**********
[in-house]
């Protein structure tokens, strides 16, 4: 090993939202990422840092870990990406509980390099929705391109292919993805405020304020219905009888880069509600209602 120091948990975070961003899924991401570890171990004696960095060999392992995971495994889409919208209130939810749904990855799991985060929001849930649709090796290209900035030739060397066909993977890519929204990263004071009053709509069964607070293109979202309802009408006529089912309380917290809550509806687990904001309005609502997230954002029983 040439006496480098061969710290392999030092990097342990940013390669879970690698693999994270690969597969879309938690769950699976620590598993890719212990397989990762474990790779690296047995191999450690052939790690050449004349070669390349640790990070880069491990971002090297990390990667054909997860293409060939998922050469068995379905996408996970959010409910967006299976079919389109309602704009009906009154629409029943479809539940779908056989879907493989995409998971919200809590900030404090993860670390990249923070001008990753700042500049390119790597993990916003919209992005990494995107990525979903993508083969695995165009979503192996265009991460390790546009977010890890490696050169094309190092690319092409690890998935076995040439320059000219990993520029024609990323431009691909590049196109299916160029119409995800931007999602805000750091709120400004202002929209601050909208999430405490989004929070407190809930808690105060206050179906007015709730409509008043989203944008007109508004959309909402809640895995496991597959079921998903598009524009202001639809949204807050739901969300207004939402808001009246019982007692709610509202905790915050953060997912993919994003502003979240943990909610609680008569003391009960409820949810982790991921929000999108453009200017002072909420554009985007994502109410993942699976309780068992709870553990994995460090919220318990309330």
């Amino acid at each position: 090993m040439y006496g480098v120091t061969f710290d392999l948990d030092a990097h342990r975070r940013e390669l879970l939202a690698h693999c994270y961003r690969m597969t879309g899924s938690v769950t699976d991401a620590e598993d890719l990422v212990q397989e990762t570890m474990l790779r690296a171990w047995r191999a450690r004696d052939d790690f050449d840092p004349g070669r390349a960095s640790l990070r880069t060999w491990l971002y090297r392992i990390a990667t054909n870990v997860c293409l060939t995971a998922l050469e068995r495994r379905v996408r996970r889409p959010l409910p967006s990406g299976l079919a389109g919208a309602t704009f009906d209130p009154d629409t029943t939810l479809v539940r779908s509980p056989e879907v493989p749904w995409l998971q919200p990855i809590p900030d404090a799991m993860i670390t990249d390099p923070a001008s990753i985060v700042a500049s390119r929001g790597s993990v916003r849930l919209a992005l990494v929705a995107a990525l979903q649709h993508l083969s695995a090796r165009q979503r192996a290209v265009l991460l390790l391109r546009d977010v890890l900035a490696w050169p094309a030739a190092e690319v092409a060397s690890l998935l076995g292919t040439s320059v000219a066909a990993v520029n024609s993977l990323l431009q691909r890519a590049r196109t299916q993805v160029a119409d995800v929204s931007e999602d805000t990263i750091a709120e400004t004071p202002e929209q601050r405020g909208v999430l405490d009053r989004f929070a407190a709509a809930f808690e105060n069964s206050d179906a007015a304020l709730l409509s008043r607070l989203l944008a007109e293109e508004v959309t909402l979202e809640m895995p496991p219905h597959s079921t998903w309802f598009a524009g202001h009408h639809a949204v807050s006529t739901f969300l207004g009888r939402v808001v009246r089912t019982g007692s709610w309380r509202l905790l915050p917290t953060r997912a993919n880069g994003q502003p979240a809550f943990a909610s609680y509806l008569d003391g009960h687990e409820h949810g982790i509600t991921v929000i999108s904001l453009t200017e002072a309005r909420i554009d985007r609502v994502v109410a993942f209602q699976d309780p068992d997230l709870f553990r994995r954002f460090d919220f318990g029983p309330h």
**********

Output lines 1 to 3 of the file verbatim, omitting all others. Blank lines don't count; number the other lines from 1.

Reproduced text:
[in-house]
């Protein structure tokens, strides 16, 4: 090993939202990422840092870990990406509980390099929705391109292919993805405020304020219905009888880069509600209602 120091948990975070961003899924991401570890171990004696960095060999392992995971495994889409919208209130939810749904990855799991985060929001849930649709090796290209900035030739060397066909993977890519929204990263004071009053709509069964607070293109979202309802009408006529089912309380917290809550509806687990904001309005609502997230954002029983 040439006496480098061969710290392999030092990097342990940013390669879970690698693999994270690969597969879309938690769950699976620590598993890719212990397989990762474990790779690296047995191999450690052939790690050449004349070669390349640790990070880069491990971002090297990390990667054909997860293409060939998922050469068995379905996408996970959010409910967006299976079919389109309602704009009906009154629409029943479809539940779908056989879907493989995409998971919200809590900030404090993860670390990249923070001008990753700042500049390119790597993990916003919209992005990494995107990525979903993508083969695995165009979503192996265009991460390790546009977010890890490696050169094309190092690319092409690890998935076995040439320059000219990993520029024609990323431009691909590049196109299916160029119409995800931007999602805000750091709120400004202002929209601050909208999430405490989004929070407190809930808690105060206050179906007015709730409509008043989203944008007109508004959309909402809640895995496991597959079921998903598009524009202001639809949204807050739901969300207004939402808001009246019982007692709610509202905790915050953060997912993919994003502003979240943990909610609680008569003391009960409820949810982790991921929000999108453009200017002072909420554009985007994502109410993942699976309780068992709870553990994995460090919220318990309330």
């Amino acid at each position: 090993m040439y006496g480098v120091t061969f710290d392999l948990d030092a990097h342990r975070r940013e390669l879970l939202a690698h693999c994270y961003r690969m597969t879309g899924s938690v769950t699976d991401a620590e598993d890719l990422v212990q397989e990762t570890m474990l790779r690296a171990w047995r191999a450690r004696d052939d790690f050449d840092p004349g070669r390349a960095s640790l990070r880069t060999w491990l971002y090297r392992i990390a990667t054909n870990v997860c293409l060939t995971a998922l050469e068995r495994r379905v996408r996970r889409p959010l409910p967006s990406g299976l079919a389109g919208a309602t704009f009906d209130p009154d629409t029943t939810l479809v539940r779908s509980p056989e879907v493989p749904w995409l998971q919200p990855i809590p900030d404090a799991m993860i670390t990249d390099p923070a001008s990753i985060v700042a500049s390119r929001g790597s993990v916003r849930l919209a992005l990494v929705a995107a990525l979903q649709h993508l083969s695995a090796r165009q979503r192996a290209v265009l991460l390790l391109r546009d977010v890890l900035a490696w050169p094309a030739a190092e690319v092409a060397s690890l998935l076995g292919t040439s320059v000219a066909a990993v520029n024609s993977l990323l431009q691909r890519a590049r196109t299916q993805v160029a119409d995800v929204s931007e999602d805000t990263i750091a709120e400004t004071p202002e929209q601050r405020g909208v999430l405490d009053r989004f929070a407190a709509a809930f808690e105060n069964s206050d179906a007015a304020l709730l409509s008043r607070l989203l944008a007109e293109e508004v959309t909402l979202e809640m895995p496991p219905h597959s079921t998903w309802f598009a524009g202001h009408h639809a949204v807050s006529t739901f969300l207004g009888r939402v808001v009246r089912t019982g007692s709610w309380r509202l905790l915050p917290t953060r997912a993919n880069g994003q502003p979240a809550f943990a909610s609680y509806l008569d003391g009960h687990e409820h949810g982790i509600t991921v929000i999108s904001l453009t200017e002072a309005r909420i554009d985007r609502v994502v109410a993942f209602q699976d309780p068992d997230l709870f553990r994995r954002f460090d919220f318990g029983p309330h």